# Fourier transform derivation from Laurent series

Using Laurent Series of a function $$f(z)$$ around a point $$a \in \mathbb{C}$$ $$f(z) = \sum^{\infty}_{n=-\infty} c_n(z-a)^n \ \ \ \ (1)$$ where $$c_n = \frac{1} {2\pi i}\int\limits_{\gamma}\frac {f(z)} {(z-a)^{n+1}} dz \ \ \ \ (2)$$ where $$\gamma$$ is a closed curve around $$a$$.

And choosing $$\gamma$$ such that $$z$$ can be parameterized as $$z=a+e^{it}\ t \in [-\pi,\pi]$$ in order to obtain Fourier Series

$$f(t) = \sum^{\infty}_{n=-\infty} c_ne^{int} \ \ \ \ (3)$$ where $$c_n = \frac{1} {2\pi}\int_{-\pi}^{\pi} f(t)e^{-int}dt \ \ \ \ (4)$$

we can "intuitively" prove Fourier Series by just using introductory complex calculus without any advanced mathematical background in Hilbert-Banach Spaces, Functional Analysis etc.

My question is, how can we derive other forms of Fourier Series (also called Fourier Transforms) such as Discrete Fourier Transform (DFT) and Continuous Time Fourier Transform (CTFT) by a similar manner? The problem here is that DFT equations are not closed contour integrals anymore, just discrete finite sums. I could not wrap my head around how Laurent Series may still work in this discrete case. For the CTFT case we have to let integral limits in $$(4)$$ to go infinity, which corresponds to infinitely many contour integrals in $$(2)$$. This seems to be divergent, if I am not terribly mistaken?

• a continuous time Fourier transform is the limit of a Fourier series when the period of the periodic function becomes infinitely large; is there more to say? Jan 8, 2020 at 19:53
• letting the "periodicity" of n to go infinity with redefining, say, n = n'/w and letting w to go infinity may change the nature of equation (4). Since int = in't/w after our new definition, letting w go to infinity will cause t/w to converge to 0 (remember, t is finite by definition). This means we do not describe a circular closed contour in (2), Laurent series will not work. If we change the definition of t to eliminate this issue by redefining t within an infinite interval, then we obtain a fraction of infinities t/w = inf/inf. This may yield anything. Jan 8, 2020 at 20:10

Continuous time Fourier transform and Laurent series:

I recall equations (1) and (2), for convenience set $$a=0$$, and substitute $$z=e^{it/T}$$. The function $$g(t)=f(e^{it/T})$$, with $$t\in(-\pi T,\pi T)$$, is periodic with period $$2\pi T$$, given by the Laurent series $$g(t)=\sum_{n=-\infty}^\infty c_n e^{int/T},$$ with coefficients $$c_n=\frac{1}{2\pi T}\int_{-\pi T}^{\pi T}g(t)e^{-int/T}\,dt.$$ For $$T\gg t$$ the sum over $$n$$ may be approximated by an integral over $$\omega=n/T$$ with coefficients $$C(\omega)=Tc_{n=\omega T}$$, giving $$g(t)=\int_{-\infty}^\infty C(\omega) e^{i\omega t}d\omega,$$ $$C(\omega) =\frac{1}{2\pi}\int_{-\infty}^\infty g(t)e^{-i\omega t}\,dt.$$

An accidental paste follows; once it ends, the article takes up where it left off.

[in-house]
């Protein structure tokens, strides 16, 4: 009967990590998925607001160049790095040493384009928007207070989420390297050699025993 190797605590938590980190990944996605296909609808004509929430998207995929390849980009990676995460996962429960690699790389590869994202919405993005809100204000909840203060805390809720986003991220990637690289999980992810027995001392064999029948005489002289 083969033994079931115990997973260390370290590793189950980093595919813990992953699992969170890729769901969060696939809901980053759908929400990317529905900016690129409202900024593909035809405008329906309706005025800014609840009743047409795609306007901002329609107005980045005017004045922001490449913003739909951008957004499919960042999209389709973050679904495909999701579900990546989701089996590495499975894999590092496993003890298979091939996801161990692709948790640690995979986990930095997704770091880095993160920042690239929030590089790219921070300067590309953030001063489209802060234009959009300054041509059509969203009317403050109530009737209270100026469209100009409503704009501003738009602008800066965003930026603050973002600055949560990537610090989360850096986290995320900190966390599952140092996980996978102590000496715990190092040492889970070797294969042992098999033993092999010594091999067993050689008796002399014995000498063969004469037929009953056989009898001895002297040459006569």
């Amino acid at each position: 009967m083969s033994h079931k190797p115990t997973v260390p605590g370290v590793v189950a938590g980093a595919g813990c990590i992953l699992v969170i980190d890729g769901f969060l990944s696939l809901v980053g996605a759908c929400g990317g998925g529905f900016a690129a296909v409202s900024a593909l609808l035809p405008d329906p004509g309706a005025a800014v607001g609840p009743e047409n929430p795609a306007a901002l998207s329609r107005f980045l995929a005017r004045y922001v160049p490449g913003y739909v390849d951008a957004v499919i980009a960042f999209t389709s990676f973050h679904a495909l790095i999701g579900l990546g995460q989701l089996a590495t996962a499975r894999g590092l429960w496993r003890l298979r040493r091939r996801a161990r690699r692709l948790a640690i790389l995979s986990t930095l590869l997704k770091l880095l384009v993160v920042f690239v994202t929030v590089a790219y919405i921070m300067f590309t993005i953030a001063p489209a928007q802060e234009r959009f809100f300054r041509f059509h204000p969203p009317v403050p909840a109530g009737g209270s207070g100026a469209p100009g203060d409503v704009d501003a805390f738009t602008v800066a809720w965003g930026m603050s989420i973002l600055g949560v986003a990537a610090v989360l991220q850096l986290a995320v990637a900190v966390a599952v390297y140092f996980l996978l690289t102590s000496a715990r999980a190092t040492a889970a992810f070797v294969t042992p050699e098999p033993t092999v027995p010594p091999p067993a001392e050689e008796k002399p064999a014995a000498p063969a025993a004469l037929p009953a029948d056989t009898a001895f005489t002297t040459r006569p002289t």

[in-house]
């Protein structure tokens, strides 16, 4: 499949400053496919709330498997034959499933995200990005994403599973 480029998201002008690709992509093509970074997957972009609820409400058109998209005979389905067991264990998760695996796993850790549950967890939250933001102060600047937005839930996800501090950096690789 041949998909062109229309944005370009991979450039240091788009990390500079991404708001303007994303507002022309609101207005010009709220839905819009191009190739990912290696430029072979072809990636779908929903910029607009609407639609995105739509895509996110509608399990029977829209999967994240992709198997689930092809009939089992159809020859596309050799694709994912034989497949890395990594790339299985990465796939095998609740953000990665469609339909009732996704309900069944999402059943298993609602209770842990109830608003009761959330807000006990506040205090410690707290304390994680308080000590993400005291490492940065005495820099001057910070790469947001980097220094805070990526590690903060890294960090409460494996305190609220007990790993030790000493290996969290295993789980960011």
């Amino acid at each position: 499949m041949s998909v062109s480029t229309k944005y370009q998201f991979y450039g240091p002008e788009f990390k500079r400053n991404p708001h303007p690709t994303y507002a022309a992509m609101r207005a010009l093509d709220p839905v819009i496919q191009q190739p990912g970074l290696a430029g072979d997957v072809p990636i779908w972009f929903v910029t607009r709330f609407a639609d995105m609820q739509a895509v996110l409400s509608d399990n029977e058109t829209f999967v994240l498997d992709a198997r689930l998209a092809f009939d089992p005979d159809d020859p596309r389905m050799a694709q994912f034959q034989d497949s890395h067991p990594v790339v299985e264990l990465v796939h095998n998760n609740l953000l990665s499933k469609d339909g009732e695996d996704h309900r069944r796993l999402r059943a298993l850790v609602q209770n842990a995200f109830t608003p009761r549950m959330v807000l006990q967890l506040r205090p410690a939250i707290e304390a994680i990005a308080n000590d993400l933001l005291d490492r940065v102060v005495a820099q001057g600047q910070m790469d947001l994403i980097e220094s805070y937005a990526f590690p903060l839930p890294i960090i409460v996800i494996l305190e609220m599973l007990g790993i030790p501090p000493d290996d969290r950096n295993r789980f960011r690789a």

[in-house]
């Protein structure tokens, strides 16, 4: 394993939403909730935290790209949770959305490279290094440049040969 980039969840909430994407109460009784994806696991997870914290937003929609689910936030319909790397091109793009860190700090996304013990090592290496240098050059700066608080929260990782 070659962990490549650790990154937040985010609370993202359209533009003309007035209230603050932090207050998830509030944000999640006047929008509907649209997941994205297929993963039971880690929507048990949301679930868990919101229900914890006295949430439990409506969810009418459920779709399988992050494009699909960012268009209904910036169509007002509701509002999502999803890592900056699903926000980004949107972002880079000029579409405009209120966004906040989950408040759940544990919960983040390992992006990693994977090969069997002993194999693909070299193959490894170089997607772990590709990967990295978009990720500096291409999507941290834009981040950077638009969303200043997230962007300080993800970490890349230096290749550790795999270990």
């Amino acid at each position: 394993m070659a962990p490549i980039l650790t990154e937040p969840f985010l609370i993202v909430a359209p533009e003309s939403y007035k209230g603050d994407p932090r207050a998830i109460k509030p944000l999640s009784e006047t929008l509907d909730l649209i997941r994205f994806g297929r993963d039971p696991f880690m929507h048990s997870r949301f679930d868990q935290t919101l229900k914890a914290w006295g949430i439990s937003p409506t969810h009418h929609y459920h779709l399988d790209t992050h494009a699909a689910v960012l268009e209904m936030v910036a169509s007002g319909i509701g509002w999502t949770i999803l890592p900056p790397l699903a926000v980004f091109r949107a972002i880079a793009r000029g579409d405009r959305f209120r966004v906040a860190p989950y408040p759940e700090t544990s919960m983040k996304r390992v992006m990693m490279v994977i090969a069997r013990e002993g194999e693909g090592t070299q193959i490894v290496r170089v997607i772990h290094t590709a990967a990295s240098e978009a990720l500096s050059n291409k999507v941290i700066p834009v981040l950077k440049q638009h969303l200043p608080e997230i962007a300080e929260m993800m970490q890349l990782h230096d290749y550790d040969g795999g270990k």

In this way the Fourier integral can be obtained as the limit of the Laurent series when the periodicity of the function tends to infinity. Notice that the exponent $$nt/T$$ cannot be set to zero because, even though $$t/T\ll 1$$, the product $$nt/T=\omega t$$ need not be small.

Discrete Fourier transform and Laurent series:

We now start from a discrete time signal $$x_n$$ and construct the Z-transform $$X(z)=\sum_{n=-\infty}^\infty x_{n}z^{-n}=\sum_{n=-\infty}^\infty x_{-n}z^n.$$ This is a Laurent series centered at $$a=0$$, with inversion formula $$x_{n}=\frac{1}{2\pi i}\oint X(z)z^{n-1}\,dz.$$ For the discrete Fourier transform one has only $$N$$ distinct values of $$x_n$$, the set $$\{x_0,x_1,x_2,\ldots x_{N-1}\}$$. We extend this set periodically by $$x_{n+N}=x_n$$. The Z-transform is a series of $$N$$ Dirac delta functions with coefficients $$X_k$$, $$X(z=e^{2\pi iq/N})=\sum_{k=0}^{N-1}X_k\delta(q-k),\;\;X_k=\sum_{n=0}^{N-1}x_n e^{-2\pi i kn/N}.$$ The delta function converts the integral in the inversion formula into a sum, $$x_n=\frac{1}{N}\sum_{k=0}^{N-1}X_k e^{2\pi ikn/N}.$$

• n is a countable number, the sum has countably infinite elements in it. However an integral is performed on real numbers which are uncountably infinite. How can we do that transition from countably infinite numbers to uncountably infinite numbers ? Is it just an approximation ? Jan 8, 2020 at 21:54
• Isn’t that what we do when we approximate an integral by a Riemann sum? The approximation becomes more and more accurate as the discretization interval t/T becomes smaller and smaller. Jan 8, 2020 at 22:03
• That's right sir, thank you. The CTFT case seems to be closed. After the DFT case is closed I'll mark my question answered. What can we say about the DFT case ? Jan 8, 2020 at 22:18
• Thank you for your response. Isn't it z^(n-1) rather than x^(z-1) in the integral ?? Jan 9, 2020 at 12:04
• I did the calculations myself and in the last identity in your answer i did not obtain 1/2π multiplier but i obtained 1/N instead. Am I mistaken ? Jan 9, 2020 at 15:02